Student Art Gallery Review


Studio Art Honors student’s (Nicole Vander Werf and Ryan Zawojski) acrylic paintings can be found in the Library Media Center Reading Lounge Café’s art gallery, and are certainly worth a look

Natalie Tousignant, Staff Writer

On display in the Library Media Center Reading Lounge Café is artwork by the Intermediate Art and Studio Art Honors classes of Hawthorne High School. The pieces include paintings in either acrylic or tempera by Marina Kaghado, Rich Christensen, Brianna Garcia, Kayla Gordon, Alex Wojtecki, Ryan Zawojski, Alice Graziano, and Nicole Vander Werf. From the more simple tempera paintings that focus on color and precision, to the more complex acrylic paintings that add the dimension of texture, these pieces are certainly worth a look.

Kaghado’s tempera piece with thick brush strokes is open to interpretation. The first piece to be seen upon entering the café, the painting’s deep blue strokes softened by lighter tones of blue and yellow give the calming impression of the meeting of the sea and sky.

The tempera painting by Christensen, next to Kaghado’s, has a different palate, that of a peachy sunset, vibrantly verdant with leafy trees and perfectly appropriate for springtime.

In Kayla Gordon’s, an Intermediate Art student, work, the “colors of the sand, cliffs, water, and sky blend beautifully.”

Garcia’s tempera artwork is a fantasy-colored amusement park silhouette reflecting over water. Its purples, pinks, yellows, and oranges combine realistic shapes with unconventional hues.In contrast, the tempera piece by Gordon is a realistic image of a cliffy beach with azure water and sand a viewer can almost feel him- or herself sinking into. The colors of the sand, cliffs, water, and sky blend beautifully to place the viewer right into the canvas.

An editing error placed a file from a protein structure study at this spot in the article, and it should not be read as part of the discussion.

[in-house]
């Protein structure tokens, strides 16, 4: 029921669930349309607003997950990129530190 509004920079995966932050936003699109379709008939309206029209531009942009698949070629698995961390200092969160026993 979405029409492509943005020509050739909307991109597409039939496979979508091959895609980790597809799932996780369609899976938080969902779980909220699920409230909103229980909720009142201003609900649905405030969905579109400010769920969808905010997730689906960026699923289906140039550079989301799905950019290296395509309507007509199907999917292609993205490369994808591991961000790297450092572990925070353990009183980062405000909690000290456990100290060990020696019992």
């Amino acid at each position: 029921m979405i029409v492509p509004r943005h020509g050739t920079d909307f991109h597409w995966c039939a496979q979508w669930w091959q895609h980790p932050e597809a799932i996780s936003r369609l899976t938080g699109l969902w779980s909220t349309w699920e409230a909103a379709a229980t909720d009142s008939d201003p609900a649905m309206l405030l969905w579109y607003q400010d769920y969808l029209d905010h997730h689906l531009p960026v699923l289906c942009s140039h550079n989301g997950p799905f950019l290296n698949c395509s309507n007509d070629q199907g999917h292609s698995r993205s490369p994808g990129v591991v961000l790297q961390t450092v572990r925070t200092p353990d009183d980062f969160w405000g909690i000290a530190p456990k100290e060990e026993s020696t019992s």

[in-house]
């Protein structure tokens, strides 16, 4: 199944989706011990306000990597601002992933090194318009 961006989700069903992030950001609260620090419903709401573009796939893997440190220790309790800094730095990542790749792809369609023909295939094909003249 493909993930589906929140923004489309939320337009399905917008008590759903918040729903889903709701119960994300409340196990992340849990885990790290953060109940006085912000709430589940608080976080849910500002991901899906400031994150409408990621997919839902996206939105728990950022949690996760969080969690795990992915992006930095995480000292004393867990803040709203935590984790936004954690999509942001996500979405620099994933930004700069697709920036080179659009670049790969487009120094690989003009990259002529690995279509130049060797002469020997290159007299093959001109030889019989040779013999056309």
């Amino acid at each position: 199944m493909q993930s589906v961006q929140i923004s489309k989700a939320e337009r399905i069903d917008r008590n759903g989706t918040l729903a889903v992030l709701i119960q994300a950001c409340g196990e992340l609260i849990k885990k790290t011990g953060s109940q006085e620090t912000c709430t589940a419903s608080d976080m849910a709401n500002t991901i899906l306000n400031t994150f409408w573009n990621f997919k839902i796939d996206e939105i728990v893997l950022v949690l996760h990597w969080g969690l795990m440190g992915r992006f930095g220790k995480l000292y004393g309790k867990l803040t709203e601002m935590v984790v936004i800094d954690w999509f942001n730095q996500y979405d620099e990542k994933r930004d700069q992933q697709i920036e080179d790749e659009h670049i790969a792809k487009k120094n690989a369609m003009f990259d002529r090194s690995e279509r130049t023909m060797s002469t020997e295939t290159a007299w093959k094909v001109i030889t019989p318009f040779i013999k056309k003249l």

Wojtecki’s tempera painting is also an interpretation of the sky. In his, the pink sky is deepened by vibrant  red and orange. The red in the painting jumps out and captivates the viewer.

Zawojski, a Studio Art Honors student, creates a remarkable acrylic piece giving the illusion of motion. By painting an image of a horse and rider sans clear lines or borders, the painting appears to be moving. The color scheme intrigues the eye, with a background that appears to be white but is actually a combination of different blue, green, orange, gold, and black hues, tamed by the white base but still managing to leave the impression of each pigment. The main focus of the painting, the horse, is a fiery red which is deepened by the overlay of black, textured acrylic. Somehow, this painting manages to be both white and colorful, both abstract and pragmatic, and both complex and simple.

In comparison, Graziano’s piece takes on a more realistic angle. A Studio Art Honors student as well, Graziano has painted a close-up of a woman’s striking face and beautiful, flowing strands of hair. The gorgeous blue eye in the picture jumps out, and the viewer can almost feel the wind blowing through the painting’s dark brown hair. The luscious, deep lips, partially opened, are seductive, beautiful, and fierce, yielding a gorgeous painting of a gorgeous woman.

Another Studio Art Honors student, Vander Werf, has created an acrylic overlay of a color scheme of deep reds, sweet pinks, cheerful oranges, and bright yellows, only to be hardened by the all-black outline of Mona Lisa. The dichotomy between the warm background of layering and flat black layer on top creates interest in the piece.

These creative and artistic pieces are on display in the Library Media Center until the school-wide art show on May 22.